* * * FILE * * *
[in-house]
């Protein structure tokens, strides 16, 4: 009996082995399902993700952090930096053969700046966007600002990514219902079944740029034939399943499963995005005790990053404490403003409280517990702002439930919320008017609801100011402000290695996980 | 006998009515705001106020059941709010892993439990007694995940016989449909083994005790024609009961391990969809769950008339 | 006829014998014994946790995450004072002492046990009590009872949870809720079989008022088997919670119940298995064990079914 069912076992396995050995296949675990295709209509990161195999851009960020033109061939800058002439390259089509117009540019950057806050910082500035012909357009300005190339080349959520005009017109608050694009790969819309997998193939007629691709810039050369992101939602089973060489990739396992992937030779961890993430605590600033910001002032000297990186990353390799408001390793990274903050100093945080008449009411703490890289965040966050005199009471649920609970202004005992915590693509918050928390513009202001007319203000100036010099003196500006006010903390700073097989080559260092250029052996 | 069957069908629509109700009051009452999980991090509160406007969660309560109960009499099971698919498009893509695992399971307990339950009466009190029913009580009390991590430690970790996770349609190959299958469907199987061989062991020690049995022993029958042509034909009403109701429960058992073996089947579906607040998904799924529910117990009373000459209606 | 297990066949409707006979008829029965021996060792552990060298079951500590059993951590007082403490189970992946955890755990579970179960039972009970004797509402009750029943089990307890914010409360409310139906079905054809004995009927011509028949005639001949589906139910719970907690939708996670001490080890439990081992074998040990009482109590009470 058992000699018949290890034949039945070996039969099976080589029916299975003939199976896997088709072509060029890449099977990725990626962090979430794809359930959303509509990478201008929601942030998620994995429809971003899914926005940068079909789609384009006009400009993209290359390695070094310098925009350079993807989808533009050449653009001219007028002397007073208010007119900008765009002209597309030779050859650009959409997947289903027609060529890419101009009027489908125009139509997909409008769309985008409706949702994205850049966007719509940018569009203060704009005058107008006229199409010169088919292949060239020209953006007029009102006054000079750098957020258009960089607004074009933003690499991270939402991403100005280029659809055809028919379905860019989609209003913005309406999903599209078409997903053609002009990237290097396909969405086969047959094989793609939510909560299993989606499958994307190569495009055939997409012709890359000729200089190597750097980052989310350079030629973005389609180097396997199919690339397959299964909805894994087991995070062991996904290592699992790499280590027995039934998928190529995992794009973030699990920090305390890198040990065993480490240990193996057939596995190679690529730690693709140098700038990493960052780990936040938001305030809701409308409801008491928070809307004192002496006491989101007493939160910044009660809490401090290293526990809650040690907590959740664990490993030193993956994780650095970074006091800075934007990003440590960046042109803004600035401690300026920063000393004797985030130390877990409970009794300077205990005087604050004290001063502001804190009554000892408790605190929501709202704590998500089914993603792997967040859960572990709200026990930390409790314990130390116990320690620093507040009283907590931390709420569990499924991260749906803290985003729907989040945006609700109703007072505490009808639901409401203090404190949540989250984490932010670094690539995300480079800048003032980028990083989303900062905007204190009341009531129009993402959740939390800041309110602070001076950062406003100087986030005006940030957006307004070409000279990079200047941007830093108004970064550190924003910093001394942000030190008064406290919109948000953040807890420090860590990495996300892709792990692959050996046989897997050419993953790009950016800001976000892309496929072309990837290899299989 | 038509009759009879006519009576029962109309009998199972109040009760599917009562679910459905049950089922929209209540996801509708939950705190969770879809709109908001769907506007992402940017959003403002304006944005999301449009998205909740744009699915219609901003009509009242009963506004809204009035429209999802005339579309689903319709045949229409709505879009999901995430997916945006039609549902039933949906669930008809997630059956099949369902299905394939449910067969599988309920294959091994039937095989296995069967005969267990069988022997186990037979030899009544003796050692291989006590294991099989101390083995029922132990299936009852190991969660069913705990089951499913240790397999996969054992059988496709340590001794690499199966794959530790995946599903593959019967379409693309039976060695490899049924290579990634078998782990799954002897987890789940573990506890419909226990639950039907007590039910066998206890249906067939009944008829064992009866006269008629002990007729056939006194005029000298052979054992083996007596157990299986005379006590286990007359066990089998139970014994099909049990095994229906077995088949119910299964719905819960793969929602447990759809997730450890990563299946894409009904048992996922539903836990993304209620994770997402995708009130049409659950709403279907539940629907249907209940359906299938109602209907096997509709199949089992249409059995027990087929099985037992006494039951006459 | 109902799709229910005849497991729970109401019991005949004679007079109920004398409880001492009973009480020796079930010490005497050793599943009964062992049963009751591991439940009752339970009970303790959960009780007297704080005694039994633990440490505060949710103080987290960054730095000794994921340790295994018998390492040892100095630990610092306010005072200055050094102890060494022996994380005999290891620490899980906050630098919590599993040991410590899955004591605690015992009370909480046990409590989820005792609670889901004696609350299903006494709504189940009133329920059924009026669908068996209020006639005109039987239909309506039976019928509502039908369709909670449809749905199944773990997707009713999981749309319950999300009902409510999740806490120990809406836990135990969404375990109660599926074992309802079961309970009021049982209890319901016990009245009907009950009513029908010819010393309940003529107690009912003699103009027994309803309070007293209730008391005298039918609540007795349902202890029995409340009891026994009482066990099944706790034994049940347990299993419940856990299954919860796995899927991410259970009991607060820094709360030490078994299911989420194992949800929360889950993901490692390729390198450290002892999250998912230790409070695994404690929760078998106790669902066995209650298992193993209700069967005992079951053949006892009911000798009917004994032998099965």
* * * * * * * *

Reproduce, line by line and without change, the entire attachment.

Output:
[in-house]
């Protein structure tokens, strides 16, 4: 009996082995399902993700952090930096053969700046966007600002990514219902079944740029034939399943499963995005005790990053404490403003409280517990702002439930919320008017609801100011402000290695996980 | 006998009515705001106020059941709010892993439990007694995940016989449909083994005790024609009961391990969809769950008339 | 006829014998014994946790995450004072002492046990009590009872949870809720079989008022088997919670119940298995064990079914 069912076992396995050995296949675990295709209509990161195999851009960020033109061939800058002439390259089509117009540019950057806050910082500035012909357009300005190339080349959520005009017109608050694009790969819309997998193939007629691709810039050369992101939602089973060489990739396992992937030779961890993430605590600033910001002032000297990186990353390799408001390793990274903050100093945080008449009411703490890289965040966050005199009471649920609970202004005992915590693509918050928390513009202001007319203000100036010099003196500006006010903390700073097989080559260092250029052996 | 069957069908629509109700009051009452999980991090509160406007969660309560109960009499099971698919498009893509695992399971307990339950009466009190029913009580009390991590430690970790996770349609190959299958469907199987061989062991020690049995022993029958042509034909009403109701429960058992073996089947579906607040998904799924529910117990009373000459209606 | 297990066949409707006979008829029965021996060792552990060298079951500590059993951590007082403490189970992946955890755990579970179960039972009970004797509402009750029943089990307890914010409360409310139906079905054809004995009927011509028949005639001949589906139910719970907690939708996670001490080890439990081992074998040990009482109590009470 058992000699018949290890034949039945070996039969099976080589029916299975003939199976896997088709072509060029890449099977990725990626962090979430794809359930959303509509990478201008929601942030998620994995429809971003899914926005940068079909789609384009006009400009993209290359390695070094310098925009350079993807989808533009050449653009001219007028002397007073208010007119900008765009002209597309030779050859650009959409997947289903027609060529890419101009009027489908125009139509997909409008769309985008409706949702994205850049966007719509940018569009203060704009005058107008006229199409010169088919292949060239020209953006007029009102006054000079750098957020258009960089607004074009933003690499991270939402991403100005280029659809055809028919379905860019989609209003913005309406999903599209078409997903053609002009990237290097396909969405086969047959094989793609939510909560299993989606499958994307190569495009055939997409012709890359000729200089190597750097980052989310350079030629973005389609180097396997199919690339397959299964909805894994087991995070062991996904290592699992790499280590027995039934998928190529995992794009973030699990920090305390890198040990065993480490240990193996057939596995190679690529730690693709140098700038990493960052780990936040938001305030809701409308409801008491928070809307004192002496006491989101007493939160910044009660809490401090290293526990809650040690907590959740664990490993030193993956994780650095970074006091800075934007990003440590960046042109803004600035401690300026920063000393004797985030130390877990409970009794300077205990005087604050004290001063502001804190009554000892408790605190929501709202704590998500089914993603792997967040859960572990709200026990930390409790314990130390116990320690620093507040009283907590931390709420569990499924991260749906803290985003729907989040945006609700109703007072505490009808639901409401203090404190949540989250984490932010670094690539995300480079800048003032980028990083989303900062905007204190009341009531129009993402959740939390800041309110602070001076950062406003100087986030005006940030957006307004070409000279990079200047941007830093108004970064550190924003910093001394942000030190008064406290919109948000953040807890420090860590990495996300892709792990692959050996046989897997050419993953790009950016800001976000892309496929072309990837290899299989 | 038509009759009879006519009576029962109309009998199972109040009760599917009562679910459905049950089922929209209540996801509708939950705190969770879809709109908001769907506007992402940017959003403002304006944005999301449009998205909740744009699915219609901003009509009242009963506004809204009035429209999802005339579309689903319709045949229409709505879009999901995430997916945006039609549902039933949906669930008809997630059956099949369902299905394939449910067969599988309920294959091994039937095989296995069967005969267990069988022997186990037979030899009544003796050692291989006590294991099989101390083995029922132990299936009852190991969660069913705990089951499913240790397999996969054992059988496709340590001794690499199966794959530790995946599903593959019967379409693309039976060695490899049924290579990634078998782990799954002897987890789940573990506890419909226990639950039907007590039910066998206890249906067939009944008829064992009866006269008629002990007729056939006194005029000298052979054992083996007596157990299986005379006590286990007359066990089998139970014994099909049990095994229906077995088949119910299964719905819960793969929602447990759809997730450890990563299946894409009904048992996922539903836990993304209620994770997402995708009130049409659950709403279907539940629907249907209940359906299938109602209907096997509709199949089992249409059995027990087929099985037992006494039951006459 | 109902799709229910005849497991729970109401019991005949004679007079109920004398409880001492009973009480020796079930010490005497050793599943009964062992049963009751591991439940009752339970009970303790959960009780007297704080005694039994633990440490505060949710103080987290960054730095000794994921340790295994018998390492040892100095630990610092306010005072200055050094102890060494022996994380005999290891620490899980906050630098919590599993040991410590899955004591605690015992009370909480046990409590989820005792609670889901004696609350299903006494709504189940009133329920059924009026669908068996209020006639005109039987239909309506039976019928509502039908369709909670449809749905199944773990997707009713999981749309319950999300009902409510999740806490120990809406836990135990969404375990109660599926074992309802079961309970009021049982209890319901016990009245009907009950009513029908010819010393309940003529107690009912003699103009027994309803309070007293209730008391005298039918609540007795349902202890029995409340009891026994009482066990099944706790034994049940347990299993419940856990299954919860796995899927991410259970009991607060820094709360030490078994299911989420194992949800929360889950993901490692390729390198450290002892999250998912230790409070695994404690929760078998106790669902066995209650298992193993209700069967005992079951053949006892009911000798009917004994032998099965």